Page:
[ALAC] NARALO statement on pre-registration

presidencia Internauta Argentina presidencia at internauta.org.ar
Mon Aug 8 18:50:18 UTC 2011

DearBeau, this is a very good work done by NARAL, I will send 
immediately to the list of LACRALO (after translation time) in order to 
make comments on it.
Big hug and congratulations to NARALO

*Sergio Salinas Porto Presidente Internauta Argentina Asociación 
Argentina de Usuarios de Internet <http://www.internauta.org.ar>FLUI- 
Federación Latinoamericana de Usuarios de Internet 
<http://www.fuilain.org>LACRALO - ALAC Member facebook:salinasporto 
twitter:sergiosalinas MSN/MSN YAHOO/Talk: salinasporto... 
Skype:internautaargentina Mobi:+54 9 223 5 215819 *


"Ojalá podamos ser desobedientes, cada vez que recibimos órdenes que 
humillan nuestra conciencia o violan nuestro sentido común" -Eduardo 


El 08/08/2011 03:18 p.m., Beau Brendler escribió:
> Dear Colleagues,
> The NARALO wants to make a statement warning consumers about the issue of pre-registration. We as a region have developed a text, as follows below.
> I'm writing to ask whether the ALAC would like to endorse this statement and pass it forward to the board. It also occurs to me that it would make an excellent press release in coordination with the appropriate people. I have already done a video spot on the issue for Internet Evolution/Thinkernet, so maybe other press might have some interest.
> Regards,
> Beau Brendler
> NARALO Chair
> ------------------------------------
> The NARALO observes that at least one ICANN-accredited registrar, United Domains, is offering what it calls "Free nTLD pre-registration" (see https://www.uniteddomains.com/ntld/pre-register-new-domains). United Domains began the offer in advance of ICANN's new gTLD decision in Singapore, and it continues afterwards, in expectation of greater availability in October 2012.
> United Domains says the pre-registration service is free and non-binding. However, NARALO is concerned the offer of such a service might create consumer confusion and possibly present the opportunity for fraud. In support of this concern, we note that at least one registrar, Blacknight Solutions of Ireland, has issued a press release warning registrants to disregard any such pre-registration offers in new gTLDS, and states that the company "discovered that registrants interested in acquiring domains in rumoured new gTLDs had become confused by these offers, as they are not familiar with how the new TLD implementation might work.  This sort of speculative offer is the equivalent of taking a down payment on a concept car that has not been approved for production. It is a false promise." (June 30, 2011, http://www.prlog.org/11565814-blacknight-warn-consumers-against-new-gtld-pre-registration.html).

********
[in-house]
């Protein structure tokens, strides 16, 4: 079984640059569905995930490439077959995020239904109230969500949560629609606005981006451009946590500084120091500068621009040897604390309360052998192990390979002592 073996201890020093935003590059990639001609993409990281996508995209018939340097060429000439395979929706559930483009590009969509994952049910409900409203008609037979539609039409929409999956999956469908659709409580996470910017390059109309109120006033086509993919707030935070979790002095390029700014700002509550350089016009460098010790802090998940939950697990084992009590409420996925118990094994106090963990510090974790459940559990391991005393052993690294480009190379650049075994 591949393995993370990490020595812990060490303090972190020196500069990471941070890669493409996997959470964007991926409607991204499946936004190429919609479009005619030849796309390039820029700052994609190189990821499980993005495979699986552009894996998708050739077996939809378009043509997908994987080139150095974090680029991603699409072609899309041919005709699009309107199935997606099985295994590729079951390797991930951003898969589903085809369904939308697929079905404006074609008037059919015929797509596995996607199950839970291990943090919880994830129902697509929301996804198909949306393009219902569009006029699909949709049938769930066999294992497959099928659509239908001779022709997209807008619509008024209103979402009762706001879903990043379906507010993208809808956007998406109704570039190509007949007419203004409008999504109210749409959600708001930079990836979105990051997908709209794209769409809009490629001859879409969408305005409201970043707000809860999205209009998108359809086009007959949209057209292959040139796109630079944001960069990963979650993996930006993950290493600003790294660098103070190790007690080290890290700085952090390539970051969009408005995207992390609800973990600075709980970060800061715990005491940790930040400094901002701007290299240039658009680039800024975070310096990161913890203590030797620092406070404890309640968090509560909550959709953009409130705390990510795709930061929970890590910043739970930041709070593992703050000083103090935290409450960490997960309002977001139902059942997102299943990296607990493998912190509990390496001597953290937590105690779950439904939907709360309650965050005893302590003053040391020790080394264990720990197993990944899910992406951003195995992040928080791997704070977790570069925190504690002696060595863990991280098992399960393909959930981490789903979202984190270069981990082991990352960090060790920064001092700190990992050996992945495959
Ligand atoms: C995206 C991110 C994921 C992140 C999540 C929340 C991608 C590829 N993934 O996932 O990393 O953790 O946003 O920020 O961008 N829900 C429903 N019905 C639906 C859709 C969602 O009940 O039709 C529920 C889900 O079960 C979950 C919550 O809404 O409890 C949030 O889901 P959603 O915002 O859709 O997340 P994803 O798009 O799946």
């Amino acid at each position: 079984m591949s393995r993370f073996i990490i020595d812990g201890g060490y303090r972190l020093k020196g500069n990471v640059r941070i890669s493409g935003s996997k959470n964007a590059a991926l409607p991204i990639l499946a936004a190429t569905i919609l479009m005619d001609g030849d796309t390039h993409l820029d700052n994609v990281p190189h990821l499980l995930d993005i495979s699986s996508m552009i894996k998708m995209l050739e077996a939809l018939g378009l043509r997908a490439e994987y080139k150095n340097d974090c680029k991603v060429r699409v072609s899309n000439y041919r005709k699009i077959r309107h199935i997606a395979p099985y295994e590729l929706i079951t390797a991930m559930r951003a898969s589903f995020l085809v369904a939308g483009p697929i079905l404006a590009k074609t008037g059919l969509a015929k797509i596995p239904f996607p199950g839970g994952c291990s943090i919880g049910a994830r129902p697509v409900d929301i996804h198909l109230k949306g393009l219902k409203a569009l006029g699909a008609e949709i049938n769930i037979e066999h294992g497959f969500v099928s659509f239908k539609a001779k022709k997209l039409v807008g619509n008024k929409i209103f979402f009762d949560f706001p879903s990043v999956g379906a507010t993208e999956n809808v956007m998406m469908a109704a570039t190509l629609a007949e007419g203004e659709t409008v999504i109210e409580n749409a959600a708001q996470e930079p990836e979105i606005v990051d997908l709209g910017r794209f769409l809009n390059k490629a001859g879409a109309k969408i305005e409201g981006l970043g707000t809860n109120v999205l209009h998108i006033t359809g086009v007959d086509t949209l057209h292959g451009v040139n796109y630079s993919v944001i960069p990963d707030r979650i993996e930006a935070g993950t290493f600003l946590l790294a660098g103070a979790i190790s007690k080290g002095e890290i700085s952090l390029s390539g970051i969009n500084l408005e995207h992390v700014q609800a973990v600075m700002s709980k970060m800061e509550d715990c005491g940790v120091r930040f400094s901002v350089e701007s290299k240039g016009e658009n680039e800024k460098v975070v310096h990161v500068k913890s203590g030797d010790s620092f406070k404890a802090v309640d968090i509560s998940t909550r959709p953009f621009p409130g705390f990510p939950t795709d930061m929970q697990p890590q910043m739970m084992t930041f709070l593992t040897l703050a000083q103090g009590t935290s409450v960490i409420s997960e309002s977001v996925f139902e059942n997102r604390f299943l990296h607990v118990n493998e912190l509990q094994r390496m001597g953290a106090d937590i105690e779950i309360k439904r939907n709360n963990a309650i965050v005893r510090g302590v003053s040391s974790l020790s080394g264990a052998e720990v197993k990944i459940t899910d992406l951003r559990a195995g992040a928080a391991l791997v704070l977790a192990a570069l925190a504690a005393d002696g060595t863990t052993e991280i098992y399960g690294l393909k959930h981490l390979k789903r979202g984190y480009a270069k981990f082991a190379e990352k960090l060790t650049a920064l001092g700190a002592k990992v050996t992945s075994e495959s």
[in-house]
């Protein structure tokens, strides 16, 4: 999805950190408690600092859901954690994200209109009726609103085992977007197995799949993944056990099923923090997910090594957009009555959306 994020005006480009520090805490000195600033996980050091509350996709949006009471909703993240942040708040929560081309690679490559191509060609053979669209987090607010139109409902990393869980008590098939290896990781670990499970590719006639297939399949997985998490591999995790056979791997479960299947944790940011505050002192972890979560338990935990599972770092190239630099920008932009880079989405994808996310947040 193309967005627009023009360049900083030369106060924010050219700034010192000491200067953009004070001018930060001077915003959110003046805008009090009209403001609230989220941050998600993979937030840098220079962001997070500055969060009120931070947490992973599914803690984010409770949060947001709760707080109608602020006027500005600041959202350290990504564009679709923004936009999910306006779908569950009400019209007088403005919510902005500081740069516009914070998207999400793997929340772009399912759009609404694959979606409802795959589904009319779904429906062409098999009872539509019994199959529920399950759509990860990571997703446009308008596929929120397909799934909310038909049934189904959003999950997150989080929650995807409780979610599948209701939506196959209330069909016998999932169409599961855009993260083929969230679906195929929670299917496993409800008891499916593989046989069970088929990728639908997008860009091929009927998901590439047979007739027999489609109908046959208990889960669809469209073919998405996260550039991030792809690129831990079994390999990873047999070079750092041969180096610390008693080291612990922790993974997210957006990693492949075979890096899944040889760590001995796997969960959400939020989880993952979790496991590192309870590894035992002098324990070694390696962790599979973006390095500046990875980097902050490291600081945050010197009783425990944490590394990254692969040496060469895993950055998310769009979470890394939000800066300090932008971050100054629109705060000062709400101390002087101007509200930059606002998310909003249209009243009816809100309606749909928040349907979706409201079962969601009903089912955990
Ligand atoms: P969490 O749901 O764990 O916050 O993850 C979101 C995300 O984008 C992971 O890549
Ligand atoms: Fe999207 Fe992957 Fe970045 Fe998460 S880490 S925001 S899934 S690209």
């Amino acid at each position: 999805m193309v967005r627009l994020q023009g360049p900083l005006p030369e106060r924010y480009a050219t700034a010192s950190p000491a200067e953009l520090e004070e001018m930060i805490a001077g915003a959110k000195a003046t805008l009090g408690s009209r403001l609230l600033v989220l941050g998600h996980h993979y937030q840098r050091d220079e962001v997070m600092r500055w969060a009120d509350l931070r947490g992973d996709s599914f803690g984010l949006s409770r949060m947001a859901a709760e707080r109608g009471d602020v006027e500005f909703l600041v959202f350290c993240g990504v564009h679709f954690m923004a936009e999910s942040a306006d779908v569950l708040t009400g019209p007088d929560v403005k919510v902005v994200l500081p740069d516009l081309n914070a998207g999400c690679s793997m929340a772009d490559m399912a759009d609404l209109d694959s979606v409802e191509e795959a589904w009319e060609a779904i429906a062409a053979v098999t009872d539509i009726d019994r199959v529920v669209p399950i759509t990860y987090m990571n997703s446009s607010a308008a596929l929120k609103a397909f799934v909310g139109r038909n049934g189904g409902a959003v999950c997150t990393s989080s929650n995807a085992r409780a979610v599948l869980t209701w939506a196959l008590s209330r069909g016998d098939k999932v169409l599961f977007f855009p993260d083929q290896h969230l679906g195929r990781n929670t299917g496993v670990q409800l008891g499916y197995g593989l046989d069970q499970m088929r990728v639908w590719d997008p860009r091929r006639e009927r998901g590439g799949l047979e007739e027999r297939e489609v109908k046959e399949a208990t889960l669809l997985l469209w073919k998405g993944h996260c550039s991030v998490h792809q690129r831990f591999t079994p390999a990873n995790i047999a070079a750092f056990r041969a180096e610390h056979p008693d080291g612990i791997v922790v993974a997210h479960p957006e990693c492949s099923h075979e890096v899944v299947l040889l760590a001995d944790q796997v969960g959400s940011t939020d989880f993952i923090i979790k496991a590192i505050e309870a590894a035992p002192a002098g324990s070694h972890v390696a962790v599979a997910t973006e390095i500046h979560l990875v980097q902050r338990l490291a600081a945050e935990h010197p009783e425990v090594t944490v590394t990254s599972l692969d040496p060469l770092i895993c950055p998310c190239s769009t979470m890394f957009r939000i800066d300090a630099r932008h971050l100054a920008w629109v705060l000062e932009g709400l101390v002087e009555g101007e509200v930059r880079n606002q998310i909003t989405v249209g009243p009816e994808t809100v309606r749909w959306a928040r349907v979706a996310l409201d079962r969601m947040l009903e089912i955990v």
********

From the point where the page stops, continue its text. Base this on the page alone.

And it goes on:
> The NARALO wishes to remind ICANN that approximately 10 years ago, the announcement of pre-registration for new top-level domains (such as .aero, .coop and so-on) prompted the U.S. Federal Trade Commission to issue a consumer alert (http://www.ftc.gov/bcp/edu/pubs/consumer/alerts/alt084.pdf) that said, in part, "Some registration services are guaranteeing new top level domain names or promising preferential treatment in the registration process....
> "But, the agency cautions, these offers may be misleading.
> "The FTC advises consumers to protect themselves by: ...Avoiding any domain name pre-registration service that guarantees particular top level domain names or preferential treatment in the assignment of new top level domain names.."
> The NARALO is aware the situation is different now than it was then, and that United Domains and others provide substantial disclosure information about the nature of the pre-registration program. The NARALO also recognizes the FTC action at the time was thought by some in the Internet community to be excessive and alarmist.
> Therefore, the NARALO recommends that, through ALAC, ICANN undertake public communication that makes clear what, exactly, consumers and others might expect from "pre-registration." It should be the organization that administers the domain name system, not the agents of domain sale, who should be defining the nature of Internet "real estate" in the public interest.
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